Monday, July 23, 2012


Available in Trade or eBook
Luisa Buehler, author of the Grace Marsden mysteries, is my guest. Grace is a fascinating character who's been described as a female Monk (from the TV series, not the church). Her latest is The Reenactor: A Staged Death.
People who aren’t writers always ask, “How do you write an entire book?”
“In little bits and starts and stops,” I usually answer. Those same people probably aren’t gardeners because that’s how gardens are created and expanded…in bits and starts and stops. At least my garden started that way twenty years ago and continues in that manner today.
Start with an idea for a garden, “What if I push out the border about eight inches all the way down the path to the fire pit?” Or start with an idea for a storyline, “What if I have the hero investigate his great uncle’s family tree all the way back to the Civil War?”
In the case of my garden, I’m trying to clean up the edging of a path. On the interior of the path, I can use a combination of pulling weeds and spreading Preen to take out the undesirable plants and keep down new unwanted growth. The final plan is to lay landscaping cloth and cover the surface with mulch.
In the case of my novel, I need to involve another layer of discovery to the story that runs parallel but not prominently. Just as in my garden, the main path of my story needs the same treatment. 1. Eradicate the bits that detract from the story like excessive adverbs, extraneous exposition and annoying dialog tags. 2. Apply a literary Preen to keep those ‘weeds’ from germinating. I have a hit list of especially resistant words that I run through my ‘search and destroy’ function in Word.
The photos show my progress on scuffing and preening the edging. I scuff, shake off the dirt from the weeds and work in copious amounts of preen at the rate of about two to three rocks per day. Some days I dig up and flip a few pieces of sod to get a jump on the next day. The path is about 70 feet long.
I write two pages a day unless I’ve reached the end of the chapter. On those days, I write just a bit more so I have a quick start for the next morning. My books are about 280 to 300 pages long. I don’t think in terms of writing a 300 page novel any more than I think of creating an entire garden. I enjoy writing in the moment of the story and sweating in the process of gardening. Both happen for me in little bits and starts and stops. How does your garden grow? Share your methods for creating new and maintaining existing garden space.
Luisa Buehler

How thin is the veil between life and the hereafter? With her husband safely home from a dangerous mission to save his sister, Grace believes her constant fears and encounters with uneasy spirits will stop and life will finally settle into a normal pace.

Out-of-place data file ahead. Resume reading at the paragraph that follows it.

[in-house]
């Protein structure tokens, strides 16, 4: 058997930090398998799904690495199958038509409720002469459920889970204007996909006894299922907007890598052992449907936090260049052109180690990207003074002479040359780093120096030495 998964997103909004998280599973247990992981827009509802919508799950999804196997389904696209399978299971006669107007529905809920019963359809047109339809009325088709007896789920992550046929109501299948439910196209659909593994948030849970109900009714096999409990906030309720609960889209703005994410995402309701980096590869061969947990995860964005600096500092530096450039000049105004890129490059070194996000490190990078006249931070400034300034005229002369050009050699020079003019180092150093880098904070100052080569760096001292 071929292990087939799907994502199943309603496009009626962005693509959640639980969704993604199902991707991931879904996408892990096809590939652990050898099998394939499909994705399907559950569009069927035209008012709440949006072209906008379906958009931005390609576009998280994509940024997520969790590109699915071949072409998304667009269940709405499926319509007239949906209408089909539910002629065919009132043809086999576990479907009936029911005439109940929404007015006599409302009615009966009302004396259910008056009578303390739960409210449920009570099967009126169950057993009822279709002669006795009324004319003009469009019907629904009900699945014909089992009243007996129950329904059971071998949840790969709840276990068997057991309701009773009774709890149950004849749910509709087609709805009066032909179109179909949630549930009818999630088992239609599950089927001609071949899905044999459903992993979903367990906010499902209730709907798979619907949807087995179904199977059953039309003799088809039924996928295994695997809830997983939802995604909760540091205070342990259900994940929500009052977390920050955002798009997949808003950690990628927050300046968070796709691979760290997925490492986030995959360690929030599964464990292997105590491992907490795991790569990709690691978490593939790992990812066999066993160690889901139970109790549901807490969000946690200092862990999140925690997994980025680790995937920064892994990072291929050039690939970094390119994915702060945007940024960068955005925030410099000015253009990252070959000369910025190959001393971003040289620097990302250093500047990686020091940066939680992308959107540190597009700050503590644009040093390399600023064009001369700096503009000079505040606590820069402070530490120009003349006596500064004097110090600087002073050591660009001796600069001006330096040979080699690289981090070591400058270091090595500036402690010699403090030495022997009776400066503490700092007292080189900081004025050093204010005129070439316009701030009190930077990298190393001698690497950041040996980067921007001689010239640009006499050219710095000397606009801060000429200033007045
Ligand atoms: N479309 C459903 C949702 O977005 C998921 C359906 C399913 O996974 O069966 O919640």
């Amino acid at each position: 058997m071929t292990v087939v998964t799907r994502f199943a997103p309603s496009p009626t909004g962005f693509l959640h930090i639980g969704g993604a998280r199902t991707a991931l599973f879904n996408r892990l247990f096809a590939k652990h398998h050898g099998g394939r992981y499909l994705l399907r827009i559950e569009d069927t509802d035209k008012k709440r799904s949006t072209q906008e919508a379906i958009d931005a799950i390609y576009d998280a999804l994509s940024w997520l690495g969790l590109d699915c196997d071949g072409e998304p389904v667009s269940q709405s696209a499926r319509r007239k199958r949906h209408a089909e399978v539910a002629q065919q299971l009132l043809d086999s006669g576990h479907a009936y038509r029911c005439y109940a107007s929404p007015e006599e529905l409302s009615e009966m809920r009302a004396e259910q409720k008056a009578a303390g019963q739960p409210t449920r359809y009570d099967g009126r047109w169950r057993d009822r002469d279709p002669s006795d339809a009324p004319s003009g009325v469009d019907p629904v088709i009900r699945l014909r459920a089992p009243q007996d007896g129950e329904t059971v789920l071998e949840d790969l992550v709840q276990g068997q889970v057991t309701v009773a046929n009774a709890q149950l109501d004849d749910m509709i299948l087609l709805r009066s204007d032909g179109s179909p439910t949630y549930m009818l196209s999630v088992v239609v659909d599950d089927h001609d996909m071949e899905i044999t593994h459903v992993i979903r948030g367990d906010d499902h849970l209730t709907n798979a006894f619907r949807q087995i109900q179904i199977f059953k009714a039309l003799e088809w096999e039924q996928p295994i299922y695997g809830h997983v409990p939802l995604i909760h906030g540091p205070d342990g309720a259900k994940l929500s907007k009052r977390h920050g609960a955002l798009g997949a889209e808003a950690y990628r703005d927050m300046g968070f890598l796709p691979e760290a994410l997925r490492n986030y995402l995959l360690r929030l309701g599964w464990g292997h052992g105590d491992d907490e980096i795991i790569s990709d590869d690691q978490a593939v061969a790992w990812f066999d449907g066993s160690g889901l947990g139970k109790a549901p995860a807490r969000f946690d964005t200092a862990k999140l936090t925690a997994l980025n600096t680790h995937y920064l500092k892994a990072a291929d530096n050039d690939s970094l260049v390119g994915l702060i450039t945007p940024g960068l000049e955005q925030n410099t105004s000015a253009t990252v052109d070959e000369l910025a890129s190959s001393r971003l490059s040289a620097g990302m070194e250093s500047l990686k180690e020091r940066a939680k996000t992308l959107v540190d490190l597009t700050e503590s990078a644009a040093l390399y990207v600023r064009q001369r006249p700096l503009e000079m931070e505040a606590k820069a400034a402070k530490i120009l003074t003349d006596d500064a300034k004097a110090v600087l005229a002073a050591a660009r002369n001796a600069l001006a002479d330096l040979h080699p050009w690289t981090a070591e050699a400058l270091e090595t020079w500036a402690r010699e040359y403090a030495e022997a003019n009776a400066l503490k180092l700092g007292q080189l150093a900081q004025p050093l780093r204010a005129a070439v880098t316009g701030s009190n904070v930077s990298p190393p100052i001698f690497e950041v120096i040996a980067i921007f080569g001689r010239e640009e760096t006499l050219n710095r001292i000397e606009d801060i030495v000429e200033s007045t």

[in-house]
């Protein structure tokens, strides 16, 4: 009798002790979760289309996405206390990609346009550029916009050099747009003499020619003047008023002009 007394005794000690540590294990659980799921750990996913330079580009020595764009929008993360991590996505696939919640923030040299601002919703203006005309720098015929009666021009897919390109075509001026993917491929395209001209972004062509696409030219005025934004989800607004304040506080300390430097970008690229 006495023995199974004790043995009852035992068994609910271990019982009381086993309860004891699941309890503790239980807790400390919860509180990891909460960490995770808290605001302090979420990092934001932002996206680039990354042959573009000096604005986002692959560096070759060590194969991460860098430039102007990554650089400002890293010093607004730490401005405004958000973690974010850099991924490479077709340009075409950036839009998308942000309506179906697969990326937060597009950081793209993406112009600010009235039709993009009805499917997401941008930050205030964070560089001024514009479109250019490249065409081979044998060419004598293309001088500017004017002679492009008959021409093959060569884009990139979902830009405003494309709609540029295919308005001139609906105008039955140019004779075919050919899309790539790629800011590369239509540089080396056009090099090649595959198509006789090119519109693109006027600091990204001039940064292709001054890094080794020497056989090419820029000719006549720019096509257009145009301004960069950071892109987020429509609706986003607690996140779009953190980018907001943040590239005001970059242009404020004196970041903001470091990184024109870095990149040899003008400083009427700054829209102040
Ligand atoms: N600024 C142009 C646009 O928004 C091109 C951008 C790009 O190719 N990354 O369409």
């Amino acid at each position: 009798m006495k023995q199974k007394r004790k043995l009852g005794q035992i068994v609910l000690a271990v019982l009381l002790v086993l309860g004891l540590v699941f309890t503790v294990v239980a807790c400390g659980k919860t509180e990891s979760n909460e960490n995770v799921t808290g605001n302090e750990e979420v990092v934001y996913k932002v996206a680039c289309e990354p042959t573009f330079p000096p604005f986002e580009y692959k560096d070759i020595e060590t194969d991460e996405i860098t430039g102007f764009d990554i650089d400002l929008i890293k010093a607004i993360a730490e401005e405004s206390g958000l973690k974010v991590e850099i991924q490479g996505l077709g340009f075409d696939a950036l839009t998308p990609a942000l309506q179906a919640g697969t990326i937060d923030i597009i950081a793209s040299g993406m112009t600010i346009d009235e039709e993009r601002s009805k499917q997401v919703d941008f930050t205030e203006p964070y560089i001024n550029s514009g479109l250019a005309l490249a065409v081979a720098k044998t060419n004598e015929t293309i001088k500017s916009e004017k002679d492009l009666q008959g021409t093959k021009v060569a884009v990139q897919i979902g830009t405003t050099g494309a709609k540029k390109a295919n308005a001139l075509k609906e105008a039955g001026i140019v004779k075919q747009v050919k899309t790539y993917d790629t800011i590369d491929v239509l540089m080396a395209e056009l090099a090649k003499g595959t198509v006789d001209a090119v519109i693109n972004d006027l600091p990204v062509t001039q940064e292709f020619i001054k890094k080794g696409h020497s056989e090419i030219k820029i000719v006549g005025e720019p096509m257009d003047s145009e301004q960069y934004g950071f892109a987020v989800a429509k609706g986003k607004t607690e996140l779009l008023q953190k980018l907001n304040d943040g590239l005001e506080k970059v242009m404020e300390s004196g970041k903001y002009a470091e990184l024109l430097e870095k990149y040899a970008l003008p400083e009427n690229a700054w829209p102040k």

A fun day with family, the only item on her agenda, Grace, Harry and her step son, Will plan a day at a Civil War encampment. The summer day darkens when Grace becomes a witness to a murder and a century old mystery. And once again, Grace’s normal life spins out of control and leaves her praying that when morning comes her family will be alive.
Find out more about Luisa at


Polly said...

I love your analogy, Luisa. I like to think I write a book by eliminating one weed at a time--hopefully before the book goes to print.

Ellis Vidler said...

While we're on the gardening analogy, I must tell you I've been in a drought for a couple of years, but this year we're getting rain. So, how does your garden grow? Mine is coming back to life.
Luisa, good post. Thinking in terms of the entire book at once is daunting! Following the path a little at a time sounds so much better.

Darla said...

Thanks so much for your inspirational analogy, Luisa. My garden is overgrown and unwieldy and chock full of 'volunteers'! LOL I really like this view of the work; bit by bit, scene by scene, I have to keep faith that shaping and pruning--and planting where sparse--will win the day. :-) Although I've never been one for perfectly manicured gardens in nature so I just hope that the story will someday be pleasing to someone else's eye as well even if it has a bit of a wild essence to it. ;-) How do you keep the flow when working in starts and stops? I appreciate your sharing!

Luisa Buehler said...

Thanks for the support of my gardening and writing method. I keep my head in the story because I write each morning before I go to work. During the day, the story works around in my head. I find it's easy to keep the flow because in a sense I've been letting the story develop at it's own pace. When I sit down to write the next morning, the story is right there. I used to wait until I had a block of time to write...just like waiting for a block of time to weed. It never comes!

Luisa Buehler said...

Ellis, thanks for letting me visit with your friends. It was fun hearing from other writers and gardeners. Keep weeding!

Ellis Vidler said...

Luisa, thanks for being here. And you just gave me some sage advice. I still want to wait for a block of time. Maybe instead of waiting till I have time to do 5 or 6 pages, I should use your method and aim for 2, something much more doable. I need to put that into practice.